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Portland Labrador

Porter's Master Hunter Tests

Rose City Labrador Retriever Club - July 2008 Test

Only two weeks ago we ran our first Master test and went out in the second series.  Now in our second test, I wanted to finish (and hopefully qualify).  The weather was hot, but there was enough water around to keep the dogs cool.

The first and second series were both triples.  The first on land, the second on water.  Since the test was over a year ago I don't remember a lot of the specifics (which kind of surprises me.  i guess I've run enough tests now that they're starting to blur together).  I do know that Porter ran his first and second series clean.  He had no handles and no big searching hunts.  We were moving on to the third series cleanly.

(and that's where the wheels fell off, that much I remember all too well)

The third series was a land triple, with an out of order flyer.
The flyer was the first and second bird were kind of like a flowerpot, but not from the same blind.  The first bird was slightly farther out, going right to left.  The second bird was the left to right, and then at 45 degrees to the right, was the shorter third mark.
Coming through the holding blinds, Porter was really amped.  Much more so than the first and second series the day before.  The birds went off and he seemed to mark them okay.  I sent him for the go bird on the right first.  He overran the bird and showed no indication of coming back to it so I hit the whistle and burned a handle to get him to the bird.  After waiting too long to handle two weeks ago, I didn't want to repeat that again (as much as I didn't want to burn the handle on the first mark of the triple).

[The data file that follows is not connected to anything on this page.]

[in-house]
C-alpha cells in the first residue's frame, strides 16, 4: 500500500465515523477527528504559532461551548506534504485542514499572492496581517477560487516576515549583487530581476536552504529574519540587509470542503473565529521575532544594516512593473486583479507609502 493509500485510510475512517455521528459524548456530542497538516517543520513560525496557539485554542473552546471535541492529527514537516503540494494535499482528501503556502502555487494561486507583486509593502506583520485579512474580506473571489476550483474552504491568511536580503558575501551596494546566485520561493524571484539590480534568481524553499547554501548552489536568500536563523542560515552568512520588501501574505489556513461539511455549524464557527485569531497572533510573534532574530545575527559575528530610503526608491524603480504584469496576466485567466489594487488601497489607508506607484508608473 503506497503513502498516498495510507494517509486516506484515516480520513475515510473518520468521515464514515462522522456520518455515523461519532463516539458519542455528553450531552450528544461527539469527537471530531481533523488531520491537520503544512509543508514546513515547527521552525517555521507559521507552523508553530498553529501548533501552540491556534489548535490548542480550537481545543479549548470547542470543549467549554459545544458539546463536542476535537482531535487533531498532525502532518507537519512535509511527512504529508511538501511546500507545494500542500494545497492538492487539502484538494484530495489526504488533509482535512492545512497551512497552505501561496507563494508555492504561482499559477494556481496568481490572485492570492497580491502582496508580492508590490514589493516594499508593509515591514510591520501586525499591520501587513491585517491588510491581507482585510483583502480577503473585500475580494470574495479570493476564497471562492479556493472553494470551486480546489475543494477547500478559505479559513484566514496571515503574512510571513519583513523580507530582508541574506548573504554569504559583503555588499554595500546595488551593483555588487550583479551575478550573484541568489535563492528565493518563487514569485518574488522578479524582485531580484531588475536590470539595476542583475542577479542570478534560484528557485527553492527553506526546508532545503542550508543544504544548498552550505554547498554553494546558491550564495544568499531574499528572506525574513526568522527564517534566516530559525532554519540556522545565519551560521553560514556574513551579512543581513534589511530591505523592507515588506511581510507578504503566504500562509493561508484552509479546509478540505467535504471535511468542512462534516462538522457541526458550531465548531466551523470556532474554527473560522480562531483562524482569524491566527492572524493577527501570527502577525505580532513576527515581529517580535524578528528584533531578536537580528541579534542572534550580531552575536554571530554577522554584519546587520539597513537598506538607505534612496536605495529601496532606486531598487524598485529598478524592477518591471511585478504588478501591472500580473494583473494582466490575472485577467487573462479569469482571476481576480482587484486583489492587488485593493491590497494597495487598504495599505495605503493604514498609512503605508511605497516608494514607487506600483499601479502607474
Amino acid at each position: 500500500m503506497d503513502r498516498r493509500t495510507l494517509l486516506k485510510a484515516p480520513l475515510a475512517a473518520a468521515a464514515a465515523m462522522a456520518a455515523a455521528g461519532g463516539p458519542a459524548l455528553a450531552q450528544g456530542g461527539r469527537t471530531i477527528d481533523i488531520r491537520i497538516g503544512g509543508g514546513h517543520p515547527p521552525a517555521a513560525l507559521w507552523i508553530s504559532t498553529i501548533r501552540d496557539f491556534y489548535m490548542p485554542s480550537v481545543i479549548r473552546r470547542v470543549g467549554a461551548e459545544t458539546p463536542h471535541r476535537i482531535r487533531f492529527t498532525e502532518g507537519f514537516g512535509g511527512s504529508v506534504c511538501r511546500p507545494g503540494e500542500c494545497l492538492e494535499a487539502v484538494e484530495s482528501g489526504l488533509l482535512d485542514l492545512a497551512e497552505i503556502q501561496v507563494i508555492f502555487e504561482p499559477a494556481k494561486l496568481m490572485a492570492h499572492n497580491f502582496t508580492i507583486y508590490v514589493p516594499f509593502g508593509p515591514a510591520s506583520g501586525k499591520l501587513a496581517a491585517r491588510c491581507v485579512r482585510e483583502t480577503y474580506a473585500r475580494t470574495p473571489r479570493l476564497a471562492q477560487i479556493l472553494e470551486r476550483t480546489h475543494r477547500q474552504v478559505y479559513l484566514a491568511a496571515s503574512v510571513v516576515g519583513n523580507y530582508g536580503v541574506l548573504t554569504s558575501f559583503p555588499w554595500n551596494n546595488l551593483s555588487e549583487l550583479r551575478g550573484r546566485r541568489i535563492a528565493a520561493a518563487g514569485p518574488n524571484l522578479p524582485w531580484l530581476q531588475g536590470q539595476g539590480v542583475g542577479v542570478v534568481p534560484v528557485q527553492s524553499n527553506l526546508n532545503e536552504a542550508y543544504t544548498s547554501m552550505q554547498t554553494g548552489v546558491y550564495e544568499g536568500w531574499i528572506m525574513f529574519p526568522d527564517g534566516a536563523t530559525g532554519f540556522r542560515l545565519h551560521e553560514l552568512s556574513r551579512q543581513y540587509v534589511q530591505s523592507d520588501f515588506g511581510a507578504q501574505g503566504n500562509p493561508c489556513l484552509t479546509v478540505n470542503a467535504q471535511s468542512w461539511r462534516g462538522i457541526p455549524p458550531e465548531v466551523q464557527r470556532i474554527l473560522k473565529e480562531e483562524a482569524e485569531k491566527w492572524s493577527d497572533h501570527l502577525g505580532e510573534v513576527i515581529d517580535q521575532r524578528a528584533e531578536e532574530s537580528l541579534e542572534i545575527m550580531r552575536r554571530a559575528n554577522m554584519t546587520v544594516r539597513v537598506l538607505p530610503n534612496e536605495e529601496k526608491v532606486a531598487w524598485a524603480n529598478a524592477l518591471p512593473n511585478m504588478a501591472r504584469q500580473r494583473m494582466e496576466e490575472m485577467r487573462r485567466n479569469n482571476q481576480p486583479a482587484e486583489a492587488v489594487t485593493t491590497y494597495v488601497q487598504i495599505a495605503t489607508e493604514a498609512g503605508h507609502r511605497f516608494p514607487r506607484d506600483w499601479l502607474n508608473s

Then Porter came back to the line and I lined him up on the middle bird.  A couple people had tried to run it outside-outside-inside and pick up the right bird, left bird, then center bird; but there hadn't been much success doing this.  If the dog pushed right at all on the left mark it showed a tendency to switch to the middle bird.  The other thing was that the center bird fell behind a mound, so the dog couldn't clearly mark exactly where it was.
I was a little apprehensive as I sent him on the middle mark (where most people had handled), but he did a good job and went right to the bird.  It was on the way back with the bird that things started to go wrong.
Porter was about two thirds of the way back and going through a large puddle (about 30 feet long and 10 feet wide) when he dropped the bird and started drinking from the puddle!  I could have swallowed my whistle!  After telling him a few times to fetch it up, he started coming in without the bird.  I gave him a back, to the bird, and he went back to the bird and started messing around again.  At that point I knew we were toast, and despite how clean he was in the first two series, I didn't want him to continue to implode.  I handed the handler gun to the judge, thanked them for their time, and walked out to reclaim my knuckleheaded dog.  I stomped out into the mud puddle, put the lead on him, picked up the bird and walked him out of there. 
So close, yet so far.
I took an important lesson away from this test.  It was a remark I'd heard before but never really FELT until this weekend.  There are no dog issues, only training issues.  If you fail the test, it isn't the dog's fault, there's a fault in your training and you need to find it and fix it.  Even though I picked him up in the third series, Porter failed (or should I say, we failed) because I didn't recognize the signs of what was happening in training and correct it and stop it, which allowed it to go from a small problem to a big pain in the...well...you know.

I had seen the issue once before where he became distracted on the return.  I had written it off to the heat and blamed myself for not getting him enough water.  After seeing it a second time, it was now an issue.
I think there were two items contributing to the issue.  One issue was I needed to focus more on his return and when he started lagging, give a come-in whistle and a nick (in training, of course).  I actually had this happen in training a few months later and got excellent timing on a correction.  It helped a lot.  I'm vigilant for it, and try to catch it at the first sign.
The second issue contributing to it was control, but I didn't realize that until our test in May 2009 (guess you have to read that one now to find out what happened, assuming I've written it...which I haven't quite gotten to yet...)


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